Elementary Education: Caroline Fahringer
Caroline Fahringer, a graduating senior from Virginia, comes from a family full of educators — both of her parents work in the field. Drawn to Wake Forest by its location, not too close yet not too far from home, Fahringer initially came to the school without her mind set on any one major.
After a first year seminar taught by Dr. Adam Friedman, Fahringer decided that the education department was where she belonged for the remainder of her undergraduate career.
“During fall break freshman year, I looked at my parents, and I said, ‘What would you do if I said I wanted to teach?’ and my mom was like, ‘I was just waiting for this to actually happen,’” Fahringer said.
In her junior fall, Fahringer had the opportunity to apply what she learned in the classroom to teaching at Brunson Elementary School. Brunson Elementary School, a Title I school, presented some new challenges as Fahringer helped students work in an environment that was “very different from Wake Forest and from where [she] grew up.”
For instance, many of the students in Fahringer’s class were not meeting their target reading levels — of the group of fourth graders that she taught, several were still reading at a first or second grade level. She attributes this trend both to the educational gaps created by online learning during the COVID-19 pandemic and to childhood trauma that some of the kids in this group may have experienced — which could disrupt concentration and lessen the relative importance of school assignments.
“I had to learn how to adapt my curriculum and what I was supposed to be teaching them,” Fahringer said. “It was about recognizing that kids have bad days, not coming in with expectations, and ‘meeting them where they are at’ — that’s the motto I try to live by.”
Fahringer said another difficulty of student teaching was balancing work, class, her social life and sleep. Every weekday, she was in the classroom from 7:30 a.m. to 3:30 p.m. and often stayed later to work on lesson plans and grade homework. On Mondays, she also took a class back at Wake Forest. To maintain some work-life balance, she vowed to leave her teaching work at the elementary school campus, never bringing it home with her.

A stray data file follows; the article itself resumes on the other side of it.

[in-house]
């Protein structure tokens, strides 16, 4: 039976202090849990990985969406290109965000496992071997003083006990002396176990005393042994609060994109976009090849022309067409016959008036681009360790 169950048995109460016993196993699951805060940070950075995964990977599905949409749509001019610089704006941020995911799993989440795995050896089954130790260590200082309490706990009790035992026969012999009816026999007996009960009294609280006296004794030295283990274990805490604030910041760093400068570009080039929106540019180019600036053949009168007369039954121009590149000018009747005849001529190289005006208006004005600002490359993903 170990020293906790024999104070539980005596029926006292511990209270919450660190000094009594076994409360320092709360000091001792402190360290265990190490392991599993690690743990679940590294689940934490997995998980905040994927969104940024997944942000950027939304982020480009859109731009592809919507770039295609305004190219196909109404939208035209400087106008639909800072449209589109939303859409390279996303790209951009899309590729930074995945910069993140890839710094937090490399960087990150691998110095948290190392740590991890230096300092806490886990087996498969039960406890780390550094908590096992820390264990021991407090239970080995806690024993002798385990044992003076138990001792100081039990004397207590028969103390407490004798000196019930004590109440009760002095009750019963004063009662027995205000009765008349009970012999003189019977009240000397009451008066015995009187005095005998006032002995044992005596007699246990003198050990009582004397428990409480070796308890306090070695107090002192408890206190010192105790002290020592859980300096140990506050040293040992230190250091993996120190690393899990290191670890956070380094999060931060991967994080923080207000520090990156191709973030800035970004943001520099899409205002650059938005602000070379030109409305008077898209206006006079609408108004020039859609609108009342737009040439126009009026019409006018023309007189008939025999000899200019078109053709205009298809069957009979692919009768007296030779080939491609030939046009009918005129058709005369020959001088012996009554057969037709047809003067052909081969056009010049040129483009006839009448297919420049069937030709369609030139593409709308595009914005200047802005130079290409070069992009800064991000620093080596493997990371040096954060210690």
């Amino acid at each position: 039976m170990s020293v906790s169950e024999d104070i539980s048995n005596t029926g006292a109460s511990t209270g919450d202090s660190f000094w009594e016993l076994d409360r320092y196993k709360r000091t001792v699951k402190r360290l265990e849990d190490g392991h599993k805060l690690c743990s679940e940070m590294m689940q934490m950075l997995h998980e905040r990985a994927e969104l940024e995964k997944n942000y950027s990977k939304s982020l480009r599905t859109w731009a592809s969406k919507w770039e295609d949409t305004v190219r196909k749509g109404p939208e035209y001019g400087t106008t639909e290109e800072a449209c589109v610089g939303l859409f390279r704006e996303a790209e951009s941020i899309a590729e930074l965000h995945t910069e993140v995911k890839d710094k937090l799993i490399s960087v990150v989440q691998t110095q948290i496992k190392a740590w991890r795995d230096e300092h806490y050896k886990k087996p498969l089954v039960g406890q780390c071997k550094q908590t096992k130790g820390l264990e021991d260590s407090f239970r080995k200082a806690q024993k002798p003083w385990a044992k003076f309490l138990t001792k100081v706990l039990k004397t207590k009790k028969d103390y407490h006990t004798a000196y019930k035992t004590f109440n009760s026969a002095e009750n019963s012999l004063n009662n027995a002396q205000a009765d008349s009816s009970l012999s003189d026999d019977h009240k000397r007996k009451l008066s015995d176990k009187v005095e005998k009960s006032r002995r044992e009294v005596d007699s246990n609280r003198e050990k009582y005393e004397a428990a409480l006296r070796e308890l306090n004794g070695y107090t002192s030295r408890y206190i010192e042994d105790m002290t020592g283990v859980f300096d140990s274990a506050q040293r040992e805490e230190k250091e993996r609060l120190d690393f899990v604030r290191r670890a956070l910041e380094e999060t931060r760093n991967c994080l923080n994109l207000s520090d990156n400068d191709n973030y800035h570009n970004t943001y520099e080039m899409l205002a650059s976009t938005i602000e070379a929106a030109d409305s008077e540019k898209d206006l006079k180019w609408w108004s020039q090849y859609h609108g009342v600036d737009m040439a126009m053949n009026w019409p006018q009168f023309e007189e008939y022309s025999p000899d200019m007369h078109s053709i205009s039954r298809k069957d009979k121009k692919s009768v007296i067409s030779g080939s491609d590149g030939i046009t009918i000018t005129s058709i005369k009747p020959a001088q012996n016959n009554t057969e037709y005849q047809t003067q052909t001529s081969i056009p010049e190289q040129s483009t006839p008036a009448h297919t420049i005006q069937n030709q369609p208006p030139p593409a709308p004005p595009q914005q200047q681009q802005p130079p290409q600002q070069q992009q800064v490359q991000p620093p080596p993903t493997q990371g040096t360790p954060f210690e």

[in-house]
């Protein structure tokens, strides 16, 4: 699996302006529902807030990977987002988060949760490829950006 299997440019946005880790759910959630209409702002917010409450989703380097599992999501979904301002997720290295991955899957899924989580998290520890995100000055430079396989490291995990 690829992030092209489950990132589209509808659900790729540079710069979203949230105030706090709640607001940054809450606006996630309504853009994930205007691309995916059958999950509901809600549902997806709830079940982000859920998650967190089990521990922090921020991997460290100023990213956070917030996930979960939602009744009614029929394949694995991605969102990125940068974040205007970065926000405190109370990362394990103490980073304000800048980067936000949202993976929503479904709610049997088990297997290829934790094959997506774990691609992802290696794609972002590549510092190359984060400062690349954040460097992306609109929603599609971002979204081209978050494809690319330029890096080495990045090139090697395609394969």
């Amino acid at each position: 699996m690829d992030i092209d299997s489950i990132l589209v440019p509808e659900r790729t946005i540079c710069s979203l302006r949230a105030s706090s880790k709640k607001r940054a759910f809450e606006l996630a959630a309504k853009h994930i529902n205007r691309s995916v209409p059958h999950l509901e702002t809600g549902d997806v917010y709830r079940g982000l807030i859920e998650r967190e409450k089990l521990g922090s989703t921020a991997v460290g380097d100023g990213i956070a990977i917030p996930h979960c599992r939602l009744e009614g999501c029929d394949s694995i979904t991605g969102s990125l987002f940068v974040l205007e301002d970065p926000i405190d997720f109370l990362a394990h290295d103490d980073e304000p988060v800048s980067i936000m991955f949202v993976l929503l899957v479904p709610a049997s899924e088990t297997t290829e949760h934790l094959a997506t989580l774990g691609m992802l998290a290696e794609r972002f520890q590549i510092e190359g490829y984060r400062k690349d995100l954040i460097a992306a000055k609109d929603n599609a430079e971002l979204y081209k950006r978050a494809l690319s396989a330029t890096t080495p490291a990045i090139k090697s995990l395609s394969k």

Throughout the challenges, Fahringer leaned on her peers in her “cohort” — the group of students studying education on a licensure path — for support and guidance. Only 10 people in the class of 2023 are studying elementary education, so they developed close bonds with each other as they progressed toward their degrees.
“We all became really close,” Fahringer said. “We had a group chat we could text each other in if something happened in the classroom, and that was particularly helpful.”
After graduation, Fahringer plans to teach fifth grade at Moore Elementary School. Equipped with the classroom management skills she developed during her junior year, she will teach students all core subjects — including math, her favorite to teach because of its more challenging nature — while preparing them for standardized tests.
But Fahringer may not spend her entire career in the classroom. After some time as a teacher, she plans to go into educational policy, focusing on revamping the current standardized testing system for elementary schools. Currently, although the tests are mostly used to judge the quality of teachers’ performance, they can be stressful for children and an inaccurate measure of intelligence.
“I don’t want to teach long term,” Fahringer said. “I don’t think children should be taking tests like this. It doesn’t have to be just sitting there and taking a two-hour test on reading. There are other ways to evaluate knowledge.”
Regardless of what the future holds, Fahringer credits the children with making her job fulfilling and urges younger Wake Forest students studying education to hold on through the highs and lows of their experience in the major program.
“It’s going to be hard but so worth it,” Fahringer said.